Re:

      "...concerning a state which counts its existance in many thousands of years, throughout peacefully most of the time. "

      China, you mean. Which even according to chinese history itself has a spotty record when dealing with internal dissent.

      As for the de facto genocide of the Uighurs, including the footaged concentration camps documented by numerous countries by satellite, there comes a time when you either have to admit that what your government is doing is horribly inhuman, monstrous, and should be stopped...or you have to adopt a fortress mentality where you assume that absolutely everyone else is in on a conspiracy.

      "Thank you for not just repeating imperialist propaganda in such a case."

      If it was only the US pushing those views you might have a case. But it isn't. China has torn off and trampled its own face too heavily for ANYONE to pretend it's still there.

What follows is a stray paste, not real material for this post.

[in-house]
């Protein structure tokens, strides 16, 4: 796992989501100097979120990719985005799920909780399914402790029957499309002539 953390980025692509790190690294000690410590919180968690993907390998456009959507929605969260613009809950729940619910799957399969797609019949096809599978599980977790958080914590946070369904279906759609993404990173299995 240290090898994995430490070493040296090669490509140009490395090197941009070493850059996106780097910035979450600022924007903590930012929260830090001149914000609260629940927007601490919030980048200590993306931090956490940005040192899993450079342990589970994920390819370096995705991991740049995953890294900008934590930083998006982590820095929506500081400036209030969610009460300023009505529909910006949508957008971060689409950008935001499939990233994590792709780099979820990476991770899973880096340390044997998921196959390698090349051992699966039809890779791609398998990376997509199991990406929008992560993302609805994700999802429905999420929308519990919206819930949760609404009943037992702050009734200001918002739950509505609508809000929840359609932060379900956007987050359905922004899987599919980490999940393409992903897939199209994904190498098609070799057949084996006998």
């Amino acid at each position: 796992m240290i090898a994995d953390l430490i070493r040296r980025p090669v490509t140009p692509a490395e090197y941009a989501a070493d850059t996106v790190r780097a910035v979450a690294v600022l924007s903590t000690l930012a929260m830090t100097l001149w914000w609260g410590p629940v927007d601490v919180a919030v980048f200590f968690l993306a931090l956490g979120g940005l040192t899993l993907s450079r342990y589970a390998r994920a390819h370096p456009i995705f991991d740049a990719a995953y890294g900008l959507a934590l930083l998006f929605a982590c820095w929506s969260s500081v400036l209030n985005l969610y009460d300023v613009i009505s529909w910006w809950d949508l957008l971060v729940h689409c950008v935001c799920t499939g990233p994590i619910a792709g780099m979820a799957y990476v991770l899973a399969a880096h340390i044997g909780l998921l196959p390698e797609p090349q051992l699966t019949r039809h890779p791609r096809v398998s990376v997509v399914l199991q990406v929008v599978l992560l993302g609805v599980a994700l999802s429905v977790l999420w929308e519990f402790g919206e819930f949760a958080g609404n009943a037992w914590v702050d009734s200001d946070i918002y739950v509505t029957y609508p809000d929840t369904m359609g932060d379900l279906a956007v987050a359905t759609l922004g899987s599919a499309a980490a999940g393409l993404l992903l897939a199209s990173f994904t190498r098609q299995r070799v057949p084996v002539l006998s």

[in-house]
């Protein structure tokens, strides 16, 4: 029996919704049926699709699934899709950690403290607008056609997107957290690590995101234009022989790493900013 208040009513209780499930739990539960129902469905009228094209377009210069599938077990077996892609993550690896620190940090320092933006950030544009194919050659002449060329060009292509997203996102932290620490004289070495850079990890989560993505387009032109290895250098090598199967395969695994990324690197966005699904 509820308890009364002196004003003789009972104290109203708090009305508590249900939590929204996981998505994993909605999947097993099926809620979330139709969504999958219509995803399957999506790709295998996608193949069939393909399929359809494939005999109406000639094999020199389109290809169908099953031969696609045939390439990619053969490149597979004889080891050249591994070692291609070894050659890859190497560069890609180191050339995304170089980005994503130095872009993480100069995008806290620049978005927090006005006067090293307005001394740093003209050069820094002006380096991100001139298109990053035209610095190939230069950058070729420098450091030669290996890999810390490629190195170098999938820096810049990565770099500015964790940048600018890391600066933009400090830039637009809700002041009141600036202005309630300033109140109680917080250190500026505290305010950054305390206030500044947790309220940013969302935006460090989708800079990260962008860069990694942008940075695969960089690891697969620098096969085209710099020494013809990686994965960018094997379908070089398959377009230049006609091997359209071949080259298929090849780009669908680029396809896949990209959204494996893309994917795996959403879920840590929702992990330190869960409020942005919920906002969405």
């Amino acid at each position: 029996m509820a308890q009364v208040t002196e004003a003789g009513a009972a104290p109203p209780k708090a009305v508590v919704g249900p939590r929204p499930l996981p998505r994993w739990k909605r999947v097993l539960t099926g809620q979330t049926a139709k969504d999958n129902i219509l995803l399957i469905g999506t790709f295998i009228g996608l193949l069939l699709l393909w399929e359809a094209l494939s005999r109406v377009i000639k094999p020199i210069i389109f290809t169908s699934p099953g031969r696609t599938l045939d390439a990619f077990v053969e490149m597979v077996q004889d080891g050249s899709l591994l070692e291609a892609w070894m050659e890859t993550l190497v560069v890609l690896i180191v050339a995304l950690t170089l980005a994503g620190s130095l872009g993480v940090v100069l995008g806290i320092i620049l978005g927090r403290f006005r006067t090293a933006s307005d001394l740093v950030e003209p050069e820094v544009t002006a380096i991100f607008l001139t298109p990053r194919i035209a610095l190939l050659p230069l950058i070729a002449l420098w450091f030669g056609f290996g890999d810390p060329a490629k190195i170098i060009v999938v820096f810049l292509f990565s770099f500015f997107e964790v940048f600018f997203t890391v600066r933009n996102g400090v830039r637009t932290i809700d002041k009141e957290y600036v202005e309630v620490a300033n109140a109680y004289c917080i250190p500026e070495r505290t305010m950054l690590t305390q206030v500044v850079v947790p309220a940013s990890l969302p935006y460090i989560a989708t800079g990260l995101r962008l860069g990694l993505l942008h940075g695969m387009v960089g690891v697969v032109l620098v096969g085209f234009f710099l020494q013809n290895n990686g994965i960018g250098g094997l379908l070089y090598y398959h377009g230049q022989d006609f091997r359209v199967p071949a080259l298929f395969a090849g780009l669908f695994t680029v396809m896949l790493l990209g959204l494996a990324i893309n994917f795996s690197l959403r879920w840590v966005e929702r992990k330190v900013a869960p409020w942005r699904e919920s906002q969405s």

There comes a point where you just fuck up so badly the only thing you can do is to gracefully admit your faults and fix them.

      Unless you are making the case that ethnic cleansing is a righteous and moral thing to do in which case that too is an answer.

      reply to this | link to this | view in chronology ]

    • identicon
      Anonymous Coward, 3 Dec 2019 @ 6:49am

      Re:

      Given the wide spread propensity of humans to lie cheat and steal, you want others to believe the stories are complete and utter bullock? There is absolutely no real data coming out of that area that corroborates any of it?
      And then, you try to disparage "the west" whatever that means while accusing others of promoting propaganda - lol.
      You're funny

      reply to this | link to this | view in chronology ]

    • identicon
      Anonymous Coward, 3 Dec 2019 @ 12:29pm

      Re:

      So what do we call you Chinese internet trolls?

      I vote for Wangs

      reply to this | link to this | view in chronology ]

      • icon
        Scary Devil Monastery (profile), 4 Dec 2019 @ 2:44am

        Re: Re:

        "So what do we call you Chinese internet trolls?"

        We already know what to call them.
        The 50-cent army.

        reply to this | link to this | view in chronology ]

      • identicon
        R/O/G/S, 4 Dec 2019 @ 3:56am

        Re: Re: